Naxos says of the second movement:

The slow movement, Andantino, provides a necessary contrast in its gentle and meditative lyricism, although there are interruptions from the brass and percussion, momentarily shattering the calm.

It certainly helps to soften the blow that the first movement gave us, but if there was any doubt about Arnold’s ability to craft equally compelling lyrical themes and stick with them, it is dispelled here. It’s not all puffy clouds and green pastures though, because the brass interject every once in a while, disruptively calling out those signature intervals from the first movement, and strings follow their lead in an almost ghost-like moan, and this interruption develops contagiously, but is never really able to take over entirely, and despite a few dagger-like stabs, the peacefulness prevails, giving us at once a placid and tumultuous movement with a connection to the first.

The finale explodes with a fanfare-like burst and an instant torrent of contrapuntal movement. It’s unrelenting, like whirring gears of a well-oiled machine, the lines and figures jumping around the ensemble in a chirpy yet harrowing call-and-answer. It’s a fugue, but not entirely conventional. The theme of this work reappears persistently in the same way that the theme(s) of the first movement did.

The one sudden shocking difference stands out here, what the Naxos notes refer to as “the Mahlerian transformation of the subject itself into a popular march, played by the piccolos.” Does it remind you of the march passage of the first movement of Mahler’s third, out of nowhere but still somehow fitting? It’s almost comical in its lightness compared to the fiery fugal context in which it sits, but it isn’t really any respite, because, as Naxos says, “This lapse from the high seriousness of a symphony is repaired by the solemnity of the final metamorphosis of the theme, over a bass figure provided by double basses, timpani and tuba.”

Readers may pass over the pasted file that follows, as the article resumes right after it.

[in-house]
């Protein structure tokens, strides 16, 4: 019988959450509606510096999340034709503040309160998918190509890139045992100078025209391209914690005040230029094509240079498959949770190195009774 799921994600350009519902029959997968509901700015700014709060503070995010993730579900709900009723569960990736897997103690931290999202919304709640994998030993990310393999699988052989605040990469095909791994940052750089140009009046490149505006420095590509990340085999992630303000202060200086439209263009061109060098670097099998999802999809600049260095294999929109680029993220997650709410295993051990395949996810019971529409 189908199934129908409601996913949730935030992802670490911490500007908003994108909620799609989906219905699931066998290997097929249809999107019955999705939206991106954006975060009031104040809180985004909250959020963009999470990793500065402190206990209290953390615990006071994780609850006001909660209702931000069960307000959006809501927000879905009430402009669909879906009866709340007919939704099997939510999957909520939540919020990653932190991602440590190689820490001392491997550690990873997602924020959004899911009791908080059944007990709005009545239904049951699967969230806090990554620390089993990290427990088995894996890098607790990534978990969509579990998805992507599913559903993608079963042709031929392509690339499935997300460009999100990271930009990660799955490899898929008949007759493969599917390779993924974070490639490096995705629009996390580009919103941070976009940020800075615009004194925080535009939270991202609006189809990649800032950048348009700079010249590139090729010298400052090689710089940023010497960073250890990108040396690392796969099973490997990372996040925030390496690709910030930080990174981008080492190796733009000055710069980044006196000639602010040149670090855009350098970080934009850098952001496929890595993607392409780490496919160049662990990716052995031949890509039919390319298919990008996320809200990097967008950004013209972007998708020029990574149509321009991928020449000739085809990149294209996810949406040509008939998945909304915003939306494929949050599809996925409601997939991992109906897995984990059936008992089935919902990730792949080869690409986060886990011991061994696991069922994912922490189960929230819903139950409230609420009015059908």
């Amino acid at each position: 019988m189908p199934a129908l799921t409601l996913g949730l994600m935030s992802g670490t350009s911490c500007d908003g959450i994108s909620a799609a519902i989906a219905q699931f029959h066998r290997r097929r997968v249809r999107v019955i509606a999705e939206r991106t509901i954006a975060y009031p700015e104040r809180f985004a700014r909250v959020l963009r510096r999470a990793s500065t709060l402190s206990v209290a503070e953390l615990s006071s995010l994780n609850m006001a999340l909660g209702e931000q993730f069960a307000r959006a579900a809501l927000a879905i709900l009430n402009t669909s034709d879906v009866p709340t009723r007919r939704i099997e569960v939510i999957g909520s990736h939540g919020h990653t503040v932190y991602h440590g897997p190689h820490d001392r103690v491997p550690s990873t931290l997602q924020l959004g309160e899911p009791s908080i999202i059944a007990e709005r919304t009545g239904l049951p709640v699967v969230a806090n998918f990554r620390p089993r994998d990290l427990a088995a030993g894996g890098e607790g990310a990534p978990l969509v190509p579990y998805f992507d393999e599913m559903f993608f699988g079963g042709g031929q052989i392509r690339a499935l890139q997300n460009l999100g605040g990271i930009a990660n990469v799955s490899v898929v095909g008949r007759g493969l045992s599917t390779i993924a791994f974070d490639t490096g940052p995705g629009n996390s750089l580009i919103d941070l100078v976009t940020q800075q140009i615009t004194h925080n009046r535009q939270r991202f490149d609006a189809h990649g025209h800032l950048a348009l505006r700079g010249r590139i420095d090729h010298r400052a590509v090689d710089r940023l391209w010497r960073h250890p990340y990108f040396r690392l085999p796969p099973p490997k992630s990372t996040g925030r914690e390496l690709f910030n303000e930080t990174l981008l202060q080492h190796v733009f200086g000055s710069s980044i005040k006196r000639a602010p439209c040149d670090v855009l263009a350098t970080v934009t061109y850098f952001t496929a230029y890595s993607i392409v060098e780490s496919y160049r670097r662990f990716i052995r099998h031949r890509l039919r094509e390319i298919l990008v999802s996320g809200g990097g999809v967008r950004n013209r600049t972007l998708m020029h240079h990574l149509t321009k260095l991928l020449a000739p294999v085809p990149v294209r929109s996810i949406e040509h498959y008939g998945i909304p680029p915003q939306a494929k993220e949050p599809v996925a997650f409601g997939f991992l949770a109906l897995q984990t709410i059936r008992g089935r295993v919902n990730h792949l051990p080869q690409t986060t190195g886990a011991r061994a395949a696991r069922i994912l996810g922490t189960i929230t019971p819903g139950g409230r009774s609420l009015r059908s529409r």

A broad spacious passage takes over this nearly banal march section, and you might think we’re in the clear now, having triumphed, or overcome, or survived, but spoiler alert: it’s not that optimistic. The composer has one final card up his sleeve, and it’s the dagger through the heart, giving us hope here and there that this work would end triumphantly, but alas, that is shattered by the final gesture of this symphony. Or is it?

Arnold’s first symphony may not contain the depth and maturity that makes you question your existence or drop your jaw in awe at what you’ve experienced, but it is after all only his first symphony, and he shows an outstanding grasp of symphonic form, development, and the construction of something that keeps listeners listening. It might not be one of the greatest symphonies ever written, but as a first symphony, it makes a good argument for hearing the other eight Arnold wrote, and the prospect of those remaining works being of even higher quality than this excites me.

We have only one more symphony left to enjoy in our series here, and it was the one that really got me excited to prepare this series, which turned into much more music than I’d anticipated, but it’s all here for posterity if you didn’t get around to hearing it all when it was posted. Stay tuned for the last few pieces in this monstrous series, and for something completely different next week. Thanks for reading.